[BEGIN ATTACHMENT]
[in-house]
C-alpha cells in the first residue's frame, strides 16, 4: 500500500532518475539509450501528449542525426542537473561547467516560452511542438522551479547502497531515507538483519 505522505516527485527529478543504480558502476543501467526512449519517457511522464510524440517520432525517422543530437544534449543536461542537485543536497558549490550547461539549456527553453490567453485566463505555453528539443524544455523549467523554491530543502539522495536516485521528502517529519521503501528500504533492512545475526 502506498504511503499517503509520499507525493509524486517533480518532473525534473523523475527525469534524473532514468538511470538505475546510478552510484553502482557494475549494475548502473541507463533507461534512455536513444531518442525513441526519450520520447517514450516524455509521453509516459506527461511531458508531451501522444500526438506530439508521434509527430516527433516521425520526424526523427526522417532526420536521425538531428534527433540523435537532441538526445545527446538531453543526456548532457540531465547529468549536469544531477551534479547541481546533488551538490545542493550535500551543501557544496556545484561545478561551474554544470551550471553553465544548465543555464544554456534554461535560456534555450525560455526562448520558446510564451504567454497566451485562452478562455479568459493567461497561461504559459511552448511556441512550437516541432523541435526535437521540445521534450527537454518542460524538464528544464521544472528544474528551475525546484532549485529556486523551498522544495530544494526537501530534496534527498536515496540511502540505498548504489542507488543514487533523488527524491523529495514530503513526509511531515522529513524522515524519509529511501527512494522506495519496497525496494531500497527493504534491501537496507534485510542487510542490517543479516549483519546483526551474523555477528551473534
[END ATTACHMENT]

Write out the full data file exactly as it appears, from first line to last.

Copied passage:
[in-house]
C-alpha cells in the first residue's frame, strides 16, 4: 500500500532518475539509450501528449542525426542537473561547467516560452511542438522551479547502497531515507538483519 505522505516527485527529478543504480558502476543501467526512449519517457511522464510524440517520432525517422543530437544534449543536461542537485543536497558549490550547461539549456527553453490567453485566463505555453528539443524544455523549467523554491530543502539522495536516485521528502517529519521503501528500504533492512545475526 502506498504511503499517503509520499507525493509524486517533480518532473525534473523523475527525469534524473532514468538511470538505475546510478552510484553502482557494475549494475548502473541507463533507461534512455536513444531518442525513441526519450520520447517514450516524455509521453509516459506527461511531458508531451501522444500526438506530439508521434509527430516527433516521425520526424526523427526522417532526420536521425538531428534527433540523435537532441538526445545527446538531453543526456548532457540531465547529468549536469544531477551534479547541481546533488551538490545542493550535500551543501557544496556545484561545478561551474554544470551550471553553465544548465543555464544554456534554461535560456534555450525560455526562448520558446510564451504567454497566451485562452478562455479568459493567461497561461504559459511552448511556441512550437516541432523541435526535437521540445521534450527537454518542460524538464528544464521544472528544474528551475525546484532549485529556486523551498522544495530544494526537501530534496534527498536515496540511502540505498548504489542507488543514487533523488527524491523529495514530503513526509511531515522529513524522515524519509529511501527512494522506495519496497525496494531500497527493504534491501537496507534485510542487510542490517543479516549483519546483526551474523555477528551473534